SDL_mixer.dll missing

Copying over SDL_mixer.dll and SDL.dll

Initially, I was stumped for some time at this point. Typically, working with C# .NET projects, I would expect that any linked DLLs ought to be copied to the project's bin/Debug (or bin/Release) directory. For this project, there is no ./bin/ directory, but there is a ./Debug/ directory, so I tried to copy the SDL DLLs into that directory, but I still received the same error message. Eventually, I realized that this project was setup to copy the generated executable into $(SolutionDir)$(Configuration)\, which is the Debug folder one directory up from the project directory (i.e. /win32/vs2008/Debug, not /win32/vs2008/choco_wold3s/Debug), so the SDL DLLS need to go there.

  1. From the SDL_mixer-1.2.12 folder, copy lib/x86/SDL_mixer.dll into the solution Debug folder.
  2. If you run at this point, you will see a different error message, complaining that SDL.dll is missing
    SDL.dll missing
  3. From the SDL-1.2.15 folder, copy over lib/x86/SDL.dll into the solution Debug folder

After copying the DLLs over, when you run the project, it will stop crashing, but you will then see this error message:

No data files...

Obtaining the Wolfenstein 3D Data Files

Obviously, to run the game, we are going to need the art, sound, and data assets. These are not packaged with the GitHub repository for copyright reasons, so you will need to get them from somewhere else.

I happen to have the Steam version of Wolfenstein, which includes all the episodes and the full set of assets. On my machine, these were located in C:\Program Files (x86)\Steam\SteamApps\common\Wolfenstein 3D\base. In this directory (or wherever your Steam library is), you'll find a number of .WL6 files, which contain these data assets. Copy all of these over into the /win32/vs2008/Debug directory.

If you don't have a purchased copy of Wolfenstein 3D, you can also use the set of assets from the shareware version. These are available at various more or less legitimate places on the Internet, pretty easily found with a quick search for "Wolfenstein 3D shareware data files". These should have the file extension .WL1.

With the data files copied over, we should be ready to go, right? Not so fast. If you try to run the project from within Visual Studio, you will probably still see the "NO WOLFENSTEIN 3D DATA FILES to be found!" error message. Why?

Setting the Debugging Working Directory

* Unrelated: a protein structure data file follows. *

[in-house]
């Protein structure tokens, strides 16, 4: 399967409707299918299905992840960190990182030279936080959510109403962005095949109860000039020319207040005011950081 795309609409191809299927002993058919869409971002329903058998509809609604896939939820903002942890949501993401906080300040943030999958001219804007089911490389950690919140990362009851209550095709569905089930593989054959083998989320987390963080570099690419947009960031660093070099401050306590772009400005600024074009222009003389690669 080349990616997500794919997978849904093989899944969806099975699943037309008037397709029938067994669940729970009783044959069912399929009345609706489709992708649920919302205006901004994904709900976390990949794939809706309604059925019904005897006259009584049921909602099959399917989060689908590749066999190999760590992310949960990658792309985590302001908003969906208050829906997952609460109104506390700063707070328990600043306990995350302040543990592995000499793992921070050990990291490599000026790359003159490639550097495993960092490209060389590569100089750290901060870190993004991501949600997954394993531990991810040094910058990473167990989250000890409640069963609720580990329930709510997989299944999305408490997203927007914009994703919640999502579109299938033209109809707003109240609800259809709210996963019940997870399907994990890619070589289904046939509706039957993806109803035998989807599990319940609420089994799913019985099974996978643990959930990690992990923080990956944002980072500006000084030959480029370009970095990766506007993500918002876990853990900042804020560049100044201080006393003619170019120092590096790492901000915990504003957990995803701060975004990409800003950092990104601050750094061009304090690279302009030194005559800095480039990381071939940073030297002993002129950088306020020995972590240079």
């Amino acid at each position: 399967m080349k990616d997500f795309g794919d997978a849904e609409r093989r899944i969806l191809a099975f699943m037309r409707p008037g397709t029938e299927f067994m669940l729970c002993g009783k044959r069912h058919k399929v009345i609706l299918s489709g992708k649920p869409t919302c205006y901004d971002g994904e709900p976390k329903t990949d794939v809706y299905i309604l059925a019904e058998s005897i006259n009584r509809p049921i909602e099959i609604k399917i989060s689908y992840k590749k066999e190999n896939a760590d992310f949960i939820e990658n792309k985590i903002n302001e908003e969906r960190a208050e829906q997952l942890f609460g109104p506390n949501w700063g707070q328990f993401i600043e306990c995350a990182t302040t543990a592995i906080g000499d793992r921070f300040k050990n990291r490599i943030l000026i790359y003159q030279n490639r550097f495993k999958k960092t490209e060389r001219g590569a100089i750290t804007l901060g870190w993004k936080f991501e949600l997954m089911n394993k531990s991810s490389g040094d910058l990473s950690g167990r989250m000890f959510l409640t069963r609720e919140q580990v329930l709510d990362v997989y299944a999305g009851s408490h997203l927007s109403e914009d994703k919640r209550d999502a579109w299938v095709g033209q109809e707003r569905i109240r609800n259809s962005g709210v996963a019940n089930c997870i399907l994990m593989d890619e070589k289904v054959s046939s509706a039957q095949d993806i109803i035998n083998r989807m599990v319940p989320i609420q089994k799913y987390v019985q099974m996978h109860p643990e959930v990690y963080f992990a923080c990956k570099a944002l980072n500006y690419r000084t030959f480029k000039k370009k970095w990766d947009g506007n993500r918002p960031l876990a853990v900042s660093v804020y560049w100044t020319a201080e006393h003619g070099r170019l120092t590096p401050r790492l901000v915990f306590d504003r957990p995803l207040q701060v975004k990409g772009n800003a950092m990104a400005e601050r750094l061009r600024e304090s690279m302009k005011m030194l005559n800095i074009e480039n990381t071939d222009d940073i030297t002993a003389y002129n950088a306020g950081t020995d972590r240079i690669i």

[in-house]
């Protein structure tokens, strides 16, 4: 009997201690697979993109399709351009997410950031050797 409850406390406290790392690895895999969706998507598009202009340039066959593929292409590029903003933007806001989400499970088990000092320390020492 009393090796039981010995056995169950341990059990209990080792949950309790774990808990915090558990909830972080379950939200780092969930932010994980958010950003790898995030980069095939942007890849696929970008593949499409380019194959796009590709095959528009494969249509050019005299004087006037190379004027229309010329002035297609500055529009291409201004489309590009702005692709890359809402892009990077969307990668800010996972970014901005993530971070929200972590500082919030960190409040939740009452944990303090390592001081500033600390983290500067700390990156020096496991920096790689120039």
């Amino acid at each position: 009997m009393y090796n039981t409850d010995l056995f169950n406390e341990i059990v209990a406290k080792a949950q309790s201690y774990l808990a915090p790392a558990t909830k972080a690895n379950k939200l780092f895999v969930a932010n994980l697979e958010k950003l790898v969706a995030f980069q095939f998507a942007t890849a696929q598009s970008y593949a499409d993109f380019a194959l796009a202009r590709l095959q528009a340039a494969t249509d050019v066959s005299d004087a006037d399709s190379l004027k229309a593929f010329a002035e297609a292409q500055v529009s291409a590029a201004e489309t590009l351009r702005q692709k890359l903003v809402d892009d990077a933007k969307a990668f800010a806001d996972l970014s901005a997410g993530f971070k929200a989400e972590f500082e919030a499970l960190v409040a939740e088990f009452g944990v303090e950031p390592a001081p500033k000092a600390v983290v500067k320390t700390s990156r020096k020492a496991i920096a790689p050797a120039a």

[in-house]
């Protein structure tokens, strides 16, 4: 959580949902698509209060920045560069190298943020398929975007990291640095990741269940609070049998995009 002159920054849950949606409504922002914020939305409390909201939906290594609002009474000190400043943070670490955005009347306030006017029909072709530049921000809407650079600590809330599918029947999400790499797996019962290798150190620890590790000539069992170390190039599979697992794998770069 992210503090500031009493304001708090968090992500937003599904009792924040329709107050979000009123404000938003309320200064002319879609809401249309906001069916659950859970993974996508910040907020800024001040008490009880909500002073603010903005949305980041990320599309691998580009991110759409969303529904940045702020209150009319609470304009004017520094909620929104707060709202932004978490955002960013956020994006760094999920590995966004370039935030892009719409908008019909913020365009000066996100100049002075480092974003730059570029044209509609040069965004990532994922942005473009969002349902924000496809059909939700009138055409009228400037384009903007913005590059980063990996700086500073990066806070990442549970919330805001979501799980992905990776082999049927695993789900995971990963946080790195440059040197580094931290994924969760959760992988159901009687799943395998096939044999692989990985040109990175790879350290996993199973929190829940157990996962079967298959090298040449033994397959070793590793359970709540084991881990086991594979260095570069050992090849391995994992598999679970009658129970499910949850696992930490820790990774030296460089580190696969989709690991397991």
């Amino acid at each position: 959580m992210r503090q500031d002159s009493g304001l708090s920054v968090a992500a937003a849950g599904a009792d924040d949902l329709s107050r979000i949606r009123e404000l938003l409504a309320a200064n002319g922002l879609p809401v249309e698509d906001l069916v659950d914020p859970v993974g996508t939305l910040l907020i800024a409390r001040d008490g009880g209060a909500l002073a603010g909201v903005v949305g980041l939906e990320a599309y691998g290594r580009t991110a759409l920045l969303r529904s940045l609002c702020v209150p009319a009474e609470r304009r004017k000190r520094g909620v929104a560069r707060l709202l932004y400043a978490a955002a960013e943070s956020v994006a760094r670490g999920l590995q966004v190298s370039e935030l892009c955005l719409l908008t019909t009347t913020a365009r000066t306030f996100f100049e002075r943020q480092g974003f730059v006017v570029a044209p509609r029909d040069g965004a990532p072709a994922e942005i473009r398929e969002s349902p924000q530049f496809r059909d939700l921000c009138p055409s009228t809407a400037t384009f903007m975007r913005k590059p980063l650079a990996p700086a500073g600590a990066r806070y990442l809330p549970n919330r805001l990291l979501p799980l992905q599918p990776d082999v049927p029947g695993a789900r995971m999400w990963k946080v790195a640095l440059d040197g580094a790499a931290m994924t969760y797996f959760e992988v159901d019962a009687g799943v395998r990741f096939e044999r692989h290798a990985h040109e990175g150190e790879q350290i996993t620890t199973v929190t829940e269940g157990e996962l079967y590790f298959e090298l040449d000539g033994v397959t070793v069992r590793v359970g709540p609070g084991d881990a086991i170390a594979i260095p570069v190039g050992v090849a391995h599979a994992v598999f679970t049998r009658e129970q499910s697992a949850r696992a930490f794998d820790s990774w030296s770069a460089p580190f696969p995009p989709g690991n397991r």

If you once again open the project properties, and open the Debugging page, you'll see that the project is setup for the debugger working directory to be $(ProjectDir), which is /win32/vs2008/choco_wold3s/Debug. Except that we're actually copying our executable and all the data files to /win32/vs2008/Debug. So you will need to change this value to $(SolutionDir)$(Configuration)\, to match the output directory.

With that change made, build and run the project again. If you are using the shareware WL1 data files, the game should start up and run at this point. If you are using the full version data assets (WL6) from Steam or elsewhere, there is one more step that we need to perform.

Tweaking version.h

The Wolfenstein 3D code uses conditional compilation extensively to define constants that map the art and level assets for each different version, based on a set of #defines which are declared in version.h for Chocolate Wolfenstein. Out of the box, the project is setup to use the shareware assets. To use the full-version assets, you will need to edit version.h, and comment out the line #define UPLOAD. This should leave #define GOODTIMES and #define CARMACIZED. There are comments in this file describing which set of defines work with which set of assets.

Success?

At this point, you should be able to build and run the project, and play Wolfenstein 3D. Even better, you can insert logging statements to document any tricky bits, or step through in the debugger (at least when it doesn't want to bring my entire machine to a stutter, but that's another topic...).

First level start


Bookshelf

I have way too many programming and programming-related books. Here are some of my favorites.